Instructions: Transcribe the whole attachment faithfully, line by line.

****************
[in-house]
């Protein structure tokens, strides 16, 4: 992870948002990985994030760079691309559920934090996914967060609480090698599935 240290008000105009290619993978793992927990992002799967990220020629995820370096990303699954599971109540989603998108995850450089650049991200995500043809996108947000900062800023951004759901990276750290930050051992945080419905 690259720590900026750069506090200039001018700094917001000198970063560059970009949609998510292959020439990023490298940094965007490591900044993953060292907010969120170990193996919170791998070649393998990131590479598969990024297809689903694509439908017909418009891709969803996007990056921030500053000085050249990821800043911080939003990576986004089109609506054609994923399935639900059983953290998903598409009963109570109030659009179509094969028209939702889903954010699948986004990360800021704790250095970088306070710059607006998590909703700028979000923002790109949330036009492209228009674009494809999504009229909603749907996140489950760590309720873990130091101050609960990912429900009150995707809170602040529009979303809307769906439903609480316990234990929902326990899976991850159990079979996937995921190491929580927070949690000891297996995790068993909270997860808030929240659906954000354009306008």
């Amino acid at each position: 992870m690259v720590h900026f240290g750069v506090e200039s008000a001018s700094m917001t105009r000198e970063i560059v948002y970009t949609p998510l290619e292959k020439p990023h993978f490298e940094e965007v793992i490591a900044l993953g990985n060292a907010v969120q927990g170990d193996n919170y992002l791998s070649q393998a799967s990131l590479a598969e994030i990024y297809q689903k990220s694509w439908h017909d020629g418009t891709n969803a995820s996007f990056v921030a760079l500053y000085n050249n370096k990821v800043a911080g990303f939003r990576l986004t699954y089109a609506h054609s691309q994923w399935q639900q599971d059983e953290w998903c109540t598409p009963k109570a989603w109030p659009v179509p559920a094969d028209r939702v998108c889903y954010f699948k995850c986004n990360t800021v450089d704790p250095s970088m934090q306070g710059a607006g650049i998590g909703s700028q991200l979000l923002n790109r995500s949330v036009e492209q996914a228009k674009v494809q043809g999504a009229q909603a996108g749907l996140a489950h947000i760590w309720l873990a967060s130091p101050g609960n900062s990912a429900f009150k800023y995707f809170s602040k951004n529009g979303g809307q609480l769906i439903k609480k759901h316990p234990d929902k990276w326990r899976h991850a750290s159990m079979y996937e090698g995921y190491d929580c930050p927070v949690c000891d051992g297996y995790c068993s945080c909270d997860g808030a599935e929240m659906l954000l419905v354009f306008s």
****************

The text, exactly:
[in-house]
């Protein structure tokens, strides 16, 4: 992870948002990985994030760079691309559920934090996914967060609480090698599935 240290008000105009290619993978793992927990992002799967990220020629995820370096990303699954599971109540989603998108995850450089650049991200995500043809996108947000900062800023951004759901990276750290930050051992945080419905 690259720590900026750069506090200039001018700094917001000198970063560059970009949609998510292959020439990023490298940094965007490591900044993953060292907010969120170990193996919170791998070649393998990131590479598969990024297809689903694509439908017909418009891709969803996007990056921030500053000085050249990821800043911080939003990576986004089109609506054609994923399935639900059983953290998903598409009963109570109030659009179509094969028209939702889903954010699948986004990360800021704790250095970088306070710059607006998590909703700028979000923002790109949330036009492209228009674009494809999504009229909603749907996140489950760590309720873990130091101050609960990912429900009150995707809170602040529009979303809307769906439903609480316990234990929902326990899976991850159990079979996937995921190491929580927070949690000891297996995790068993909270997860808030929240659906954000354009306008």
């Amino acid at each position: 992870m690259v720590h900026f240290g750069v506090e200039s008000a001018s700094m917001t105009r000198e970063i560059v948002y970009t949609p998510l290619e292959k020439p990023h993978f490298e940094e965007v793992i490591a900044l993953g990985n060292a907010v969120q927990g170990d193996n919170y992002l791998s070649q393998a799967s990131l590479a598969e994030i990024y297809q689903k990220s694509w439908h017909d020629g418009t891709n969803a995820s996007f990056v921030a760079l500053y000085n050249n370096k990821v800043a911080g990303f939003r990576l986004t699954y089109a609506h054609s691309q994923w399935q639900q599971d059983e953290w998903c109540t598409p009963k109570a989603w109030p659009v179509p559920a094969d028209r939702v998108c889903y954010f699948k995850c986004n990360t800021v450089d704790p250095s970088m934090q306070g710059a607006g650049i998590g909703s700028q991200l979000l923002n790109r995500s949330v036009e492209q996914a228009k674009v494809q043809g999504a009229q909603a996108g749907l996140a489950h947000i760590w309720l873990a967060s130091p101050g609960n900062s990912a429900f009150k800023y995707f809170s602040k951004n529009g979303g809307q609480l769906i439903k609480k759901h316990p234990d929902k990276w326990r899976h991850a750290s159990m079979y996937e090698g995921y190491d929580c930050p927070v949690c000891d051992g297996y995790c068993s945080c909270d997860g808030a599935e929240m659906l954000l419905v354009f306008s």